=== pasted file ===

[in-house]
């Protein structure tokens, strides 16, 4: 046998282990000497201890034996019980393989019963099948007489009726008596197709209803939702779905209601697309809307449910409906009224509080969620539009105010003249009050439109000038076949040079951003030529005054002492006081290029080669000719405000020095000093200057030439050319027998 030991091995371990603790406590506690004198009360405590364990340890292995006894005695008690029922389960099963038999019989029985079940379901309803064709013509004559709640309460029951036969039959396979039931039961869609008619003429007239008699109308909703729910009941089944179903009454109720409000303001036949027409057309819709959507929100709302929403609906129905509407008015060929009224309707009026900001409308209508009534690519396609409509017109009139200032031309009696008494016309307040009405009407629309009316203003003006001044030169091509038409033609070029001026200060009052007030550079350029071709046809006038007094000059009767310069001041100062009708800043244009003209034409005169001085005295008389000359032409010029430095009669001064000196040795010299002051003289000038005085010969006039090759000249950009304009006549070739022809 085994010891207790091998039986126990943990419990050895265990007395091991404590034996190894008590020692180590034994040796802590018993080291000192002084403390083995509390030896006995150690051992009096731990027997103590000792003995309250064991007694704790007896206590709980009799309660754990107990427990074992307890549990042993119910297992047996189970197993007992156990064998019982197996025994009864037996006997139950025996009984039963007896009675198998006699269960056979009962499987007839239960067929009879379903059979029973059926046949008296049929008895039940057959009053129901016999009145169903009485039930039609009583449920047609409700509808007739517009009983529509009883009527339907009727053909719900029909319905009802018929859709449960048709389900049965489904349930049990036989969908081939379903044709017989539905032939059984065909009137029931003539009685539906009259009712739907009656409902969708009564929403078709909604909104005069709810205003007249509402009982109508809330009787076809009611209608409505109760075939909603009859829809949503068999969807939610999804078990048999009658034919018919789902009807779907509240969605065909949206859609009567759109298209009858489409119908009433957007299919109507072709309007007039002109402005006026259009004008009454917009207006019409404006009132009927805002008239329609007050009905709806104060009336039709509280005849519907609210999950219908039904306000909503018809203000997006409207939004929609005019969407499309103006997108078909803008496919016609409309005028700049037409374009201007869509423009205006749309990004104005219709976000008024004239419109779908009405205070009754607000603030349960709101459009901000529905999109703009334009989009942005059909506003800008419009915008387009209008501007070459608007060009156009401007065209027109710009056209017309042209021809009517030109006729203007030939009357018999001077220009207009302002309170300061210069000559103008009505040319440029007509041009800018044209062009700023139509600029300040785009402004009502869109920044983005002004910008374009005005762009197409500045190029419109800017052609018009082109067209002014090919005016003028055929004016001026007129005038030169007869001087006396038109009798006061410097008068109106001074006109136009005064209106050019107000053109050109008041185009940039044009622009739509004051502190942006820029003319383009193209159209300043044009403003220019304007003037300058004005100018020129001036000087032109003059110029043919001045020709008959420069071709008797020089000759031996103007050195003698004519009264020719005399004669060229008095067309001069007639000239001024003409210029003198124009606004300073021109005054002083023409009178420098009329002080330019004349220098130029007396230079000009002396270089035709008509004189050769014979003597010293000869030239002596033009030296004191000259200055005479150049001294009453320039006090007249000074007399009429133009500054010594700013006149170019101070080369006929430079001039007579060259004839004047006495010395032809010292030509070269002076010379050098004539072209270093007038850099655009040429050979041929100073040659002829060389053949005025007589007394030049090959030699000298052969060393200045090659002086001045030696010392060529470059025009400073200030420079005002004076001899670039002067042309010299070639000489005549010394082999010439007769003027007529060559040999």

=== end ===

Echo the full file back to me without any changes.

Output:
[in-house]
């Protein structure tokens, strides 16, 4: 046998282990000497201890034996019980393989019963099948007489009726008596197709209803939702779905209601697309809307449910409906009224509080969620539009105010003249009050439109000038076949040079951003030529005054002492006081290029080669000719405000020095000093200057030439050319027998 030991091995371990603790406590506690004198009360405590364990340890292995006894005695008690029922389960099963038999019989029985079940379901309803064709013509004559709640309460029951036969039959396979039931039961869609008619003429007239008699109308909703729910009941089944179903009454109720409000303001036949027409057309819709959507929100709302929403609906129905509407008015060929009224309707009026900001409308209508009534690519396609409509017109009139200032031309009696008494016309307040009405009407629309009316203003003006001044030169091509038409033609070029001026200060009052007030550079350029071709046809006038007094000059009767310069001041100062009708800043244009003209034409005169001085005295008389000359032409010029430095009669001064000196040795010299002051003289000038005085010969006039090759000249950009304009006549070739022809 085994010891207790091998039986126990943990419990050895265990007395091991404590034996190894008590020692180590034994040796802590018993080291000192002084403390083995509390030896006995150690051992009096731990027997103590000792003995309250064991007694704790007896206590709980009799309660754990107990427990074992307890549990042993119910297992047996189970197993007992156990064998019982197996025994009864037996006997139950025996009984039963007896009675198998006699269960056979009962499987007839239960067929009879379903059979029973059926046949008296049929008895039940057959009053129901016999009145169903009485039930039609009583449920047609409700509808007739517009009983529509009883009527339907009727053909719900029909319905009802018929859709449960048709389900049965489904349930049990036989969908081939379903044709017989539905032939059984065909009137029931003539009685539906009259009712739907009656409902969708009564929403078709909604909104005069709810205003007249509402009982109508809330009787076809009611209608409505109760075939909603009859829809949503068999969807939610999804078990048999009658034919018919789902009807779907509240969605065909949206859609009567759109298209009858489409119908009433957007299919109507072709309007007039002109402005006026259009004008009454917009207006019409404006009132009927805002008239329609007050009905709806104060009336039709509280005849519907609210999950219908039904306000909503018809203000997006409207939004929609005019969407499309103006997108078909803008496919016609409309005028700049037409374009201007869509423009205006749309990004104005219709976000008024004239419109779908009405205070009754607000603030349960709101459009901000529905999109703009334009989009942005059909506003800008419009915008387009209008501007070459608007060009156009401007065209027109710009056209017309042209021809009517030109006729203007030939009357018999001077220009207009302002309170300061210069000559103008009505040319440029007509041009800018044209062009700023139509600029300040785009402004009502869109920044983005002004910008374009005005762009197409500045190029419109800017052609018009082109067209002014090919005016003028055929004016001026007129005038030169007869001087006396038109009798006061410097008068109106001074006109136009005064209106050019107000053109050109008041185009940039044009622009739509004051502190942006820029003319383009193209159209300043044009403003220019304007003037300058004005100018020129001036000087032109003059110029043919001045020709008959420069071709008797020089000759031996103007050195003698004519009264020719005399004669060229008095067309001069007639000239001024003409210029003198124009606004300073021109005054002083023409009178420098009329002080330019004349220098130029007396230079000009002396270089035709008509004189050769014979003597010293000869030239002596033009030296004191000259200055005479150049001294009453320039006090007249000074007399009429133009500054010594700013006149170019101070080369006929430079001039007579060259004839004047006495010395032809010292030509070269002076010379050098004539072209270093007038850099655009040429050979041929100073040659002829060389053949005025007589007394030049090959030699000298052969060393200045090659002086001045030696010392060529470059025009400073200030420079005002004076001899670039002067042309010299070639000489005549010394082999010439007769003027007529060559040999």